0
$\begingroup$

Say, there is a single $n$-dimensional multivariate Gaussian. $$Gauss_a(\mu_a,\Sigma_a) $$ $\mu_a$ is $1\times n$ vector and $\Sigma_a$ is $n\times n$ matrix.

Is there any easy way to decompose/split a single gaussian $Gauss_a$ into random multiple $K$ gaussians as a multivariate Gaussian mixture models where no its Gaussian component is identical to original one, $Gauss_a$.($K$ is given)

$$Gauss_a(\mu_a,\Sigma_a) \approx \sum_{i=1}^Kw_i \cdot Gauss_i(\mu_i, \Sigma_i)$$ where $ Gauss_i(\mu_i, \Sigma_i) \neq Gauss_a , w_i\neq 1$

Thank you.

$\endgroup$
  • 2
    $\begingroup$ Of course you can approximate it: just set $w_1\approx 1, \mu_1 \approx \mu_a, \Sigma_i\approx \Sigma_a,$ and all other $w_i\approx 0$ for $i \ne 1.$ Might I therefore suggest that you remove the "approximately express" part of this question? $\endgroup$ – whuber Aug 31 '18 at 16:12
  • $\begingroup$ Ahh,, what i mean above is "except" the case identical gauss you just mentioned.. $\endgroup$ – JimSD Aug 31 '18 at 22:24
  • $\begingroup$ Question math.stackexchange.com/questions/3183207/… shows the split methods, but without proof $\endgroup$ – zzqstar Apr 11 at 2:23
1
$\begingroup$

It's not too hard to show that this isn't possible in general. For a counterexample, consider the 1-dimensional case with $K=2$ and $Gauss_a(0,1)$ the standard normal, and suppose we had the decomposition $$Gauss_a(0,1) = w_1 Gauss_1(\mu_1,\sigma_1) + w_2 Gauss_2(\mu_2,\sigma_2)$$ for some parameters $w_i$, $\mu_i$, and $\sigma_i$. We can calculate the moment generating function of each side and equate them: $$ \exp\left(\tfrac12t^2\right) = w_1\exp\left(\mu_1 t + \tfrac12\sigma_1^2t^2\right)+ w_2\exp\left(\mu_2 t + \tfrac12\sigma_2^2t^2\right) $$ Note that the moment generating function (or any expectation) of a mixture distribution is easy to calculate -- it's just a weighted sum of the expectations of the mixed distributions.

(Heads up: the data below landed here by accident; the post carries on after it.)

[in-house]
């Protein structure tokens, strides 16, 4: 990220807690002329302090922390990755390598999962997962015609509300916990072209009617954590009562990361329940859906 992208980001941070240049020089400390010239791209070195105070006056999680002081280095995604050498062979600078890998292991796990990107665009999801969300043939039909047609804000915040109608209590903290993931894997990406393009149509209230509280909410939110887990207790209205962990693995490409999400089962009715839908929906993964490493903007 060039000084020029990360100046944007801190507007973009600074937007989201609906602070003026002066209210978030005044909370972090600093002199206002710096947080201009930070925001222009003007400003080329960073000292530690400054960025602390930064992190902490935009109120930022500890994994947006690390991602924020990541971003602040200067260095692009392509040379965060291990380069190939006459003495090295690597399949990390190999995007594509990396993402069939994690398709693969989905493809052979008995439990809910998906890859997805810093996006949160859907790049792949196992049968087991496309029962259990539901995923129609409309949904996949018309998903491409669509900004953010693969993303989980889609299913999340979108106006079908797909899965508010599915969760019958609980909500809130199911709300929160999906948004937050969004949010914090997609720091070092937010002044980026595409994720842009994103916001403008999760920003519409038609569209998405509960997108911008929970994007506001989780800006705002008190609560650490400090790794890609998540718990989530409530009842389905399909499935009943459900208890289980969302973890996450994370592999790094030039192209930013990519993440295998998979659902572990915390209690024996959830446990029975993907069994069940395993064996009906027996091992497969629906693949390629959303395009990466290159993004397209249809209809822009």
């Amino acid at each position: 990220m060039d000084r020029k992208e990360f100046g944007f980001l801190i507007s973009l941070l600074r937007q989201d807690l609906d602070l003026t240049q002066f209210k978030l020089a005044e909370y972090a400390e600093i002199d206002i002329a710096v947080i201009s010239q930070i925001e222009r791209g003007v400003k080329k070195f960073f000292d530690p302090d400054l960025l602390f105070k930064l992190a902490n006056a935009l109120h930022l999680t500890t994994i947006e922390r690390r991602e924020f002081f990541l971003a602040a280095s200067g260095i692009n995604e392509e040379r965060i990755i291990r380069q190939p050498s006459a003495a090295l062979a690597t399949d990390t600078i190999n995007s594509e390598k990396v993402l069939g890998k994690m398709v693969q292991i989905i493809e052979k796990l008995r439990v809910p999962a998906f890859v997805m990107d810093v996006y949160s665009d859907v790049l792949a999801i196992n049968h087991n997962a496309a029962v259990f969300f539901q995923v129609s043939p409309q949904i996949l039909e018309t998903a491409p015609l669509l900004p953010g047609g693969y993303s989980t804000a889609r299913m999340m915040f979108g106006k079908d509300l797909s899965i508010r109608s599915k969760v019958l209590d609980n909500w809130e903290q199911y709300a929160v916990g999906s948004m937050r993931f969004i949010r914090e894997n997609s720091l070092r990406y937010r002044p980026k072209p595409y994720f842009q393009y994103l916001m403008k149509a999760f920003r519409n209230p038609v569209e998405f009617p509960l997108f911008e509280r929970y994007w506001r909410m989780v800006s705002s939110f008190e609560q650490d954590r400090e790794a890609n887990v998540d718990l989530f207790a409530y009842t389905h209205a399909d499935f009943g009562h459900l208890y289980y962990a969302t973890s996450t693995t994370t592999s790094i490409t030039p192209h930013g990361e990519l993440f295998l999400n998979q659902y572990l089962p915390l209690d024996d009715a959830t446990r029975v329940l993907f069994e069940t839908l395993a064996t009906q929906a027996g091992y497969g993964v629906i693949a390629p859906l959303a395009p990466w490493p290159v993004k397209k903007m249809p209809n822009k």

The nice thing about this equation is that the only way it can hold for all $t$ is if all the coefficients in the power series expansion for $t$ match up. I used SymPy (a symbolic mathematics library for Python) to (albegraically) solve the system of equations for the first five coefficients:

from sympy import symbols, solve, exp, Eq, diff, N

t,w1,mu1,v1,mu2,v2 = symbols('t,w1,mu1,v1,mu2,v2', real=True)

lhs = exp(t**2/2)
rhs = w1 * exp(mu1 * t + v1*t**2/2) + (1-w1) * exp(mu2 * t + v2*t**2/2)
solve([Eq(diff(lhs, t, k).subs(t,0), diff(rhs, t, k).subs(t,0))
       for k in range(1,5)], check=True)

and it determined that the only exact solution was the trivial one where the components of the mixture are identically distributed:

Out[4]: [{mu1: 0, mu2: 0, v1: 1, v2: 1}]

So, there is no non-trivial solution in the univariate case with $K=2$. My guess is that this is true in the general multivariate case for any $K>1$ and there are no non-trivial solutions, period, though I'm not sure how to go about proving it.

$\endgroup$
  • 2
    $\begingroup$ An easier way to demonstrate the impossibility is to examine the asymptotic behavior of the log pdf at infinity: that establishes all the components must have the same values of $\Sigma.$ After that, it's straightforward to show they must all have the same value of $\mu,$ too. $\endgroup$ – whuber Sep 1 '18 at 15:03

Your Answer

By clicking “Post Your Answer”, you agree to our terms of service, privacy policy and cookie policy

Not the answer you're looking for? Browse other questions tagged or ask your own question.